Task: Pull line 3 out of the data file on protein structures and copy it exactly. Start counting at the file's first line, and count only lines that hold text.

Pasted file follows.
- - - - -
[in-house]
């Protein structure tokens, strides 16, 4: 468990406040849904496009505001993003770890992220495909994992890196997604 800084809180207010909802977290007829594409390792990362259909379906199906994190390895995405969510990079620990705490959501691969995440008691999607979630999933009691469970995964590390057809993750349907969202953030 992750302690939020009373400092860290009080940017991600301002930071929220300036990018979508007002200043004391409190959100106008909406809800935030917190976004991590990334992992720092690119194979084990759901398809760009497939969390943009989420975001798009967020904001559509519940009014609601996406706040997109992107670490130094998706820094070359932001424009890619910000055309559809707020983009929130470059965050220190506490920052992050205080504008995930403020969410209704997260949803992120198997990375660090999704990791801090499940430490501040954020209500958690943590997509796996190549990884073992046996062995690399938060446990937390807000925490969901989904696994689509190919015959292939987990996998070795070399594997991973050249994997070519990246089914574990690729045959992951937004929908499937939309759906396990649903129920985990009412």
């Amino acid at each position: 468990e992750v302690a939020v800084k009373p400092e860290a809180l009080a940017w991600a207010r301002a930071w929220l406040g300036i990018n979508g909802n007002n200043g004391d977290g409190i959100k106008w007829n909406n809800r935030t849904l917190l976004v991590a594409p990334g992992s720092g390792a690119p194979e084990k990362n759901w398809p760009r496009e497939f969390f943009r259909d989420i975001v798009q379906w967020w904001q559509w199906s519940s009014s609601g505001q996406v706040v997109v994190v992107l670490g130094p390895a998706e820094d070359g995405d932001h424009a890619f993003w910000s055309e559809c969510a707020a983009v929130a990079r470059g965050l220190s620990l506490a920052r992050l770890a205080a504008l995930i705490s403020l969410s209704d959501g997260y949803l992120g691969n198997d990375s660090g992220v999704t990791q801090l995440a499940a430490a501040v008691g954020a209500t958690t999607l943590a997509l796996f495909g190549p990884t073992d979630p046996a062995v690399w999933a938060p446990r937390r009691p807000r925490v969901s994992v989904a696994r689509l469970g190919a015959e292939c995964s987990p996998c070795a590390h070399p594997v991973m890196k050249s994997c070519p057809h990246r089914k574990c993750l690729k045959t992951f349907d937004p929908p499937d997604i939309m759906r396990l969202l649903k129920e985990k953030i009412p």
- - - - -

């Amino acid at each position: 468990e992750v302690a939020v800084k009373p400092e860290a809180l009080a940017w991600a207010r301002a930071w929220l406040g300036i990018n979508g909802n007002n200043g004391d977290g409190i959100k106008w007829n909406n809800r935030t849904l917190l976004v991590a594409p990334g992992s720092g390792a690119p194979e084990k990362n759901w398809p760009r496009e497939f969390f943009r259909d989420i975001v798009q379906w967020w904001q559509w199906s519940s009014s609601g505001q996406v706040v997109v994190v992107l670490g130094p390895a998706e820094d070359g995405d932001h424009a890619f993003w910000s055309e559809c969510a707020a983009v929130a990079r470059g965050l220190s620990l506490a920052r992050l770890a205080a504008l995930i705490s403020l969410s209704d959501g997260y949803l992120g691969n198997d990375s660090g992220v999704t990791q801090l995440a499940a430490a501040v008691g954020a209500t958690t999607l943590a997509l796996f495909g190549p990884t073992d979630p046996a062995v690399w999933a938060p446990r937390r009691p807000r925490v969901s994992v989904a696994r689509l469970g190919a015959e292939c995964s987990p996998c070795a590390h070399p594997v991973m890196k050249s994997c070519p057809h990246r089914k574990c993750l690729k045959t992951f349907d937004p929908p499937d997604i939309m759906r396990l969202l649903k129920e985990k953030i009412p």